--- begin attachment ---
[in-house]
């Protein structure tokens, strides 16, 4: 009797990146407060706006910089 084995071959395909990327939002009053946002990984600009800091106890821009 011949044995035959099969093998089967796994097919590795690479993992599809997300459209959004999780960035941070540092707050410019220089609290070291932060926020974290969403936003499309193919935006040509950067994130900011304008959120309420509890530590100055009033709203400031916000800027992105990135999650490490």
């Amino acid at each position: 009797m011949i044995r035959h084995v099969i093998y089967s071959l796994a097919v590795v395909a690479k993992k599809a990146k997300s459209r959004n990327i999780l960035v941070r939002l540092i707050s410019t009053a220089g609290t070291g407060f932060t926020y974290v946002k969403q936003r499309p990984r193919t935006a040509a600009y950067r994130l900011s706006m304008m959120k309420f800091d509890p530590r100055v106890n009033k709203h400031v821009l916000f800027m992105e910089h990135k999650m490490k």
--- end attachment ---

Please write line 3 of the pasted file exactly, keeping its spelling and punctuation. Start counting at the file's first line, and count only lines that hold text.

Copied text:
């Amino acid at each position: 009797m011949i044995r035959h084995v099969i093998y089967s071959l796994a097919v590795v395909a690479k993992k599809a990146k997300s459209r959004n990327i999780l960035v941070r939002l540092i707050s410019t009053a220089g609290t070291g407060f932060t926020y974290v946002k969403q936003r499309p990984r193919t935006a040509a600009y950067r994130l900011s706006m304008m959120k309420f800091d509890p530590r100055v106890n009033k709203h400031v821009l916000f800027m992105e910089h990135k999650m490490k």